Matt Damon: Blond Again

Just saw this on (my source for hometown hero news) this morning:


Blond Matt Damon is back! Hooray!

To readers of this blog, a towheaded Matt Damon has many nostalgic associations. But when was the last time we saw Matt Damon with goldilocks? A quick browse through his filmography leads me to believe that it was probably 2000’s The Legend of Bagger Vance, not one of Damon’s more memorable roles.

Which leads me to a second thought: while Damon hasn’t had the identity problems of his friend Ben Affleck and has managed to maintain a degree of both professional respect and profitability, I think we can all agree that there has been a second act to his career. And you can track it through his follicles.

Matt Damon burst onto the national scene as a fresh-faced young man ready to make good on all his potential, and it was a character we grew to love, from Good Will Hunting, through Rounders, to Titan A.E. As his darker roots grew out, though, he began to take on more serious roles (his turn as sociopath Tom Ripley being an obvious exception). The real shift came with 2003’s The Bourne Identity. Matt Damon reinvented his career. I think Paul Rudd’s character in The 40 Year Old Virgin best summed up the feelings of many pleasantly surprised viewers, who previously had ignored Damon’s talents: “I always thought Matt Damon was kind of a Streisand, but he is rockin’ the shit in this one.”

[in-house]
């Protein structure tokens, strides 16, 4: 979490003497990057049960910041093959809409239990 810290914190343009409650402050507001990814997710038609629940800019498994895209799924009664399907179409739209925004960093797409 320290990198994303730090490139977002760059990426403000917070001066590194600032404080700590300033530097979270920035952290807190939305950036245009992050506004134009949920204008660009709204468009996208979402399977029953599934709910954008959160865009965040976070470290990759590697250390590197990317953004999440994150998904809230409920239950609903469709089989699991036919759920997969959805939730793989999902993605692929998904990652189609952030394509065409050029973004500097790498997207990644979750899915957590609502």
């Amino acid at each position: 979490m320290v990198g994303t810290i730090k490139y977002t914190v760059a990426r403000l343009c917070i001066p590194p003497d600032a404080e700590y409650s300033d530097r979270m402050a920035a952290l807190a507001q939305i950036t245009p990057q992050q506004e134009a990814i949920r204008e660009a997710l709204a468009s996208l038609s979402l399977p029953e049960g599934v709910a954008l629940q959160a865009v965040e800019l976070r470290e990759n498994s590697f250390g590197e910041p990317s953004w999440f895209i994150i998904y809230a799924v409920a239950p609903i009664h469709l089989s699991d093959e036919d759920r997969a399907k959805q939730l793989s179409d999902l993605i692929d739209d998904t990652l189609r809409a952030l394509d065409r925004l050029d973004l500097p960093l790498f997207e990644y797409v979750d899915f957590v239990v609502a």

Yes, he was.

It was this Matt Damon we watched in the Bourne sequels, in Martin Scorsese’s The Departed, in The Good Shepherd, in Syriana: a Matt Damon with a past he wasn’t ready to deal with; a Matt Damon with secrets he would hide from everyone, including himself; a Matt Damon driven by something he couldn’t understand or even name.

What will Matt Damon’s return to his blond roots bring for his career? We’ll have to wait and see. I will say this, though: It’s good to have you back, Blond Matt Damon. We missed you.

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Mike never saw GWH in theaters. He has been atoning for this transgression ever since by cultivating a deep and loving appreciation for the film. Mike once met Gordon Wood; they discussed the pre-Revolutionary utopia and the capital-forming effects of military mobilization.

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